Vietnam or Thailand ? Vote for the TOP Country of the Week !

The rough condition of the bark facilitates considerably the task of climbing up the tree. The Hindoos tie a strong cord round the trunk and their own body, and another round their feet, which they fix firmly against the tree; they then raise themselves up, drawing the upper rope with their hands and the lower one with the points of their feet, after them.

They have five hundred and fifty stories written in their books about him; for they say he was once a bird, a fly, an elephant, and all manner of creatures, and was so good whatever he was, that at last he was born the son of a king. CHARACTER. The Burmese are a blunt and rough people. They are not like the Chinese and the Hindoos, ready to pay compliments to strangers.

The day following my arrival I conclude to take a spin out on my bicycle as far as the Kootub, and see something of it, the ruins amid which it stands, and the Hindoos in holiday attire. I choose the comparative coolness of early morning for the ride out; but early though it be, the road thither is already swarming with gayly dressed people bent on holiday-making.

Mr. Chetwynd is handy with his fists too, though he hasn't your weight and reach, and your two other friends are both pretty well accustomed to deal with rough customers. As for Tring and me, it makes one feel small to know that we have been bested by a handful of niggers, or Hindoos, or whatever the chaps are, whom a good sized boy of twelve ought to be able to polish off."

Like all proselytes, they adhere more enthusiastically to their religion than do the men whose mother creed it is; and the fact that the Rangars originally became converts under duress is often thrown in their teeth by the Hindoos, who gain nothing in the way of brotherly regard in the process. A Rangar hates a Hindoo as enthusiastically as he loves a fight.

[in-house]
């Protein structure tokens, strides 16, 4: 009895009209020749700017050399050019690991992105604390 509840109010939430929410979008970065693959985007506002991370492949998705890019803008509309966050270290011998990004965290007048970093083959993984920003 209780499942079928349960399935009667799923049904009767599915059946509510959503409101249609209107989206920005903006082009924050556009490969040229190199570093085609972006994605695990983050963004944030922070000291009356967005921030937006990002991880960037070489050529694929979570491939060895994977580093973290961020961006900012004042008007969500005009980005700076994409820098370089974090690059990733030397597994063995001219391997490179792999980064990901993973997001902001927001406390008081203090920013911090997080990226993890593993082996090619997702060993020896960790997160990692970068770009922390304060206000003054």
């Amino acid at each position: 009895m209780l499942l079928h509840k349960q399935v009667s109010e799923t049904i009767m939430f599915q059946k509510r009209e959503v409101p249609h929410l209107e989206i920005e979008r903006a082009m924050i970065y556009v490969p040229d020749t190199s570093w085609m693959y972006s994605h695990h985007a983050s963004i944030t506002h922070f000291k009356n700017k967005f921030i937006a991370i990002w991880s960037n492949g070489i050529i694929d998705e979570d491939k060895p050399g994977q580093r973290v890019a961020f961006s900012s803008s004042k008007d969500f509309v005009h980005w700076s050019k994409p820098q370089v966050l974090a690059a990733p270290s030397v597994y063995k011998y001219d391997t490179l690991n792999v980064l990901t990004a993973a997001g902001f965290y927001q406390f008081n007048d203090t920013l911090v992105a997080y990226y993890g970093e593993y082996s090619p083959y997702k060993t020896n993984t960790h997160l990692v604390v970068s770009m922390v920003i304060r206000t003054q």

On the second day, the number of Hindoos travelling in my direction had increased to fifties and hundreds. On the third day, the throng had swollen to thousands; all slowly converging to one point the city of Somnauth.

One of them did get it, and taking it to the window set it at liberty. It was Uncle Toby and the troublesome fly over again, as immortalized by the genius of Sterne: "Get thee gone, poor devil! there is room enough in the world for thee and for me," quoth Uncle Toby. And does not Cowper say Well, these Hindoos wouldn't do it either. Let them be credited accordingly, heathen though they be.

It is to be noted, however, that the legal testimony comes nearly exclusively from the institutions of societies belonging to the Indo-European stock, the Romans, Hindoos, and Sclavonians supplying the greater part of it; and indeed the difficulty, at the present stage of the inquiry, is to know where to stop, to say of what races of men it is NOT allowable to lay down that the society in which they are united was originally organised on the patriarchal model.

The fifty millions of Mohammedans stand to-day where they have stood for ages, and cry from their mosques morning and night, "There is but one God, and Mohammed is his prophet." No idols, no drunkenness, no caste. The contrast between their faith and that of Christians is therefore much less marked, and our guide says to us, with evident pride, "Hindoos believe many gods, worship idols.

It is impossible to reduce these opposite theories to a common denominator. The Christians, the Hindoos, the Parsees, the Buddhists, and the Mohammedans have each their "Holy Bible" or "sacred book." Each religion claims that its own Bible is the direct revelation of God, and is the only true Bible teaching the only true faith. Each religion regards all the other religions as spurious.